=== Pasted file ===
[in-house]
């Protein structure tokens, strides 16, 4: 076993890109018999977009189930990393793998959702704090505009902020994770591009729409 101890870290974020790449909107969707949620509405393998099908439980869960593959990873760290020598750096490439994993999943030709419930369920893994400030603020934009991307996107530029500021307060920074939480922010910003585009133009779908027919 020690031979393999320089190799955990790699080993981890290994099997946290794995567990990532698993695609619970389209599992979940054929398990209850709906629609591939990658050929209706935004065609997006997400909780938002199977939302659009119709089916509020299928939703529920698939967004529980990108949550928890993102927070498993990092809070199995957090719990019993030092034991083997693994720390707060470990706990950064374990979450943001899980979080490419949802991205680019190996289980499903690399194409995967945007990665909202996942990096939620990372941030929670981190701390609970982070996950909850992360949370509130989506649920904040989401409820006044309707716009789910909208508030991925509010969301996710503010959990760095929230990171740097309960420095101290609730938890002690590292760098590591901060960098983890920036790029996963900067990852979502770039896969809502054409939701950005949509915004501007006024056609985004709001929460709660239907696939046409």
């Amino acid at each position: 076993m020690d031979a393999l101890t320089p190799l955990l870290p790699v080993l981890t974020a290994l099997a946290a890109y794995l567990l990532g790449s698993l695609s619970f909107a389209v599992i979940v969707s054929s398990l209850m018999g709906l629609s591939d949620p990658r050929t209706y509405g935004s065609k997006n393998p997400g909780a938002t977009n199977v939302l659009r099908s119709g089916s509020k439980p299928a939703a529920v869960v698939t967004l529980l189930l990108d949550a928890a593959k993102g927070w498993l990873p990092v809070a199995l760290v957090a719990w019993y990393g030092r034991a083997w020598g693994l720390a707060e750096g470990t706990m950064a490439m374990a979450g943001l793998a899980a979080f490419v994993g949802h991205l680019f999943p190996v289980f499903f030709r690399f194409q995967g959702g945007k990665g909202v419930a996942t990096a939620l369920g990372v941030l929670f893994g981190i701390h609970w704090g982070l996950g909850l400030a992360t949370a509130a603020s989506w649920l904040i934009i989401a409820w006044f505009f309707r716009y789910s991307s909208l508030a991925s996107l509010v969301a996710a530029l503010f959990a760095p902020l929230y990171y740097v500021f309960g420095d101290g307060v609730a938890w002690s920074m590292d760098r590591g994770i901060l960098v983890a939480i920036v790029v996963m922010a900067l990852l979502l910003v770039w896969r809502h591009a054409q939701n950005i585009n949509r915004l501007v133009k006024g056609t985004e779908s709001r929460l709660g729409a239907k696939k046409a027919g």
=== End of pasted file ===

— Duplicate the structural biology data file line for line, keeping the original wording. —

[in-house]
């Protein structure tokens, strides 16, 4: 076993890109018999977009189930990393793998959702704090505009902020994770591009729409 101890870290974020790449909107969707949620509405393998099908439980869960593959990873760290020598750096490439994993999943030709419930369920893994400030603020934009991307996107530029500021307060920074939480922010910003585009133009779908027919 020690031979393999320089190799955990790699080993981890290994099997946290794995567990990532698993695609619970389209599992979940054929398990209850709906629609591939990658050929209706935004065609997006997400909780938002199977939302659009119709089916509020299928939703529920698939967004529980990108949550928890993102927070498993990092809070199995957090719990019993030092034991083997693994720390707060470990706990950064374990979450943001899980979080490419949802991205680019190996289980499903690399194409995967945007990665909202996942990096939620990372941030929670981190701390609970982070996950909850992360949370509130989506649920904040989401409820006044309707716009789910909208508030991925509010969301996710503010959990760095929230990171740097309960420095101290609730938890002690590292760098590591901060960098983890920036790029996963900067990852979502770039896969809502054409939701950005949509915004501007006024056609985004709001929460709660239907696939046409």
């Amino acid at each position: 076993m020690d031979a393999l101890t320089p190799l955990l870290p790699v080993l981890t974020a290994l099997a946290a890109y794995l567990l990532g790449s698993l695609s619970f909107a389209v599992i979940v969707s054929s398990l209850m018999g709906l629609s591939d949620p990658r050929t209706y509405g935004s065609k997006n393998p997400g909780a938002t977009n199977v939302l659009r099908s119709g089916s509020k439980p299928a939703a529920v869960v698939t967004l529980l189930l990108d949550a928890a593959k993102g927070w498993l990873p990092v809070a199995l760290v957090a719990w019993y990393g030092r034991a083997w020598g693994l720390a707060e750096g470990t706990m950064a490439m374990a979450g943001l793998a899980a979080f490419v994993g949802h991205l680019f999943p190996v289980f499903f030709r690399f194409q995967g959702g945007k990665g909202v419930a996942t990096a939620l369920g990372v941030l929670f893994g981190i701390h609970w704090g982070l996950g909850l400030a992360t949370a509130a603020s989506w649920l904040i934009i989401a409820w006044f505009f309707r716009y789910s991307s909208l508030a991925s996107l509010v969301a996710a530029l503010f959990a760095p902020l929230y990171y740097v500021f309960g420095d101290g307060v609730a938890w002690s920074m590292d760098r590591g994770i901060l960098v983890a939480i920036v790029v996963m922010a900067l990852l979502l910003v770039w896969r809502h591009a054409q939701n950005i585009n949509r915004l501007v133009k006024g056609t985004e779908s709001r929460l709660g729409a239907k696939k046409a027919g």